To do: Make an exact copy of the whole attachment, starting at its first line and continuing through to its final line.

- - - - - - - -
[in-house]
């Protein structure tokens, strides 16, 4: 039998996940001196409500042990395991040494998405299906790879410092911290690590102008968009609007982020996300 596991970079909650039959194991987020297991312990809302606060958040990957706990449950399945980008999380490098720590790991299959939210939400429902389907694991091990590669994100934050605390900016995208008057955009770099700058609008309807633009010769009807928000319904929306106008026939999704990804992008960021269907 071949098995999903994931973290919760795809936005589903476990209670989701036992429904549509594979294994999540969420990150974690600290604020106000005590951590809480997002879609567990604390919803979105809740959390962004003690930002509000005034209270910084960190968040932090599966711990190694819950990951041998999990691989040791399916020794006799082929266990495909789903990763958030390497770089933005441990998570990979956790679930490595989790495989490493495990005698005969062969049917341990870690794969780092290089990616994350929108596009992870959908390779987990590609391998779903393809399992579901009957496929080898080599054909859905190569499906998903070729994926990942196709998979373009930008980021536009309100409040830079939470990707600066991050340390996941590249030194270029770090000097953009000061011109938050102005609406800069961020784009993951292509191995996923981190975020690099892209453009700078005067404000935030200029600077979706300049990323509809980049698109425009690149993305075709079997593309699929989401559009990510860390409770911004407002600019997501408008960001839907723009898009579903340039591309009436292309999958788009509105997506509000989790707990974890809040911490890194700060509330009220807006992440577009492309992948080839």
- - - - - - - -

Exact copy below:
[in-house]
């Protein structure tokens, strides 16, 4: 039998996940001196409500042990395991040494998405299906790879410092911290690590102008968009609007982020996300 596991970079909650039959194991987020297991312990809302606060958040990957706990449950399945980008999380490098720590790991299959939210939400429902389907694991091990590669994100934050605390900016995208008057955009770099700058609008309807633009010769009807928000319904929306106008026939999704990804992008960021269907 071949098995999903994931973290919760795809936005589903476990209670989701036992429904549509594979294994999540969420990150974690600290604020106000005590951590809480997002879609567990604390919803979105809740959390962004003690930002509000005034209270910084960190968040932090599966711990190694819950990951041998999990691989040791399916020794006799082929266990495909789903990763958030390497770089933005441990998570990979956790679930490595989790495989490493495990005698005969062969049917341990870690794969780092290089990616994350929108596009992870959908390779987990590609391998779903393809399992579901009957496929080898080599054909859905190569499906998903070729994926990942196709998979373009930008980021536009309100409040830079939470990707600066991050340390996941590249030194270029770090000097953009000061011109938050102005609406800069961020784009993951292509191995996923981190975020690099892209453009700078005067404000935030200029600077979706300049990323509809980049698109425009690149993305075709079997593309699929989401559009990510860390409770911004407002600019997501408008960001839907723009898009579903340039591309009436292309999958788009509105997506509000989790707990974890809040911490890194700060509330009220807006992440577009492309992948080839």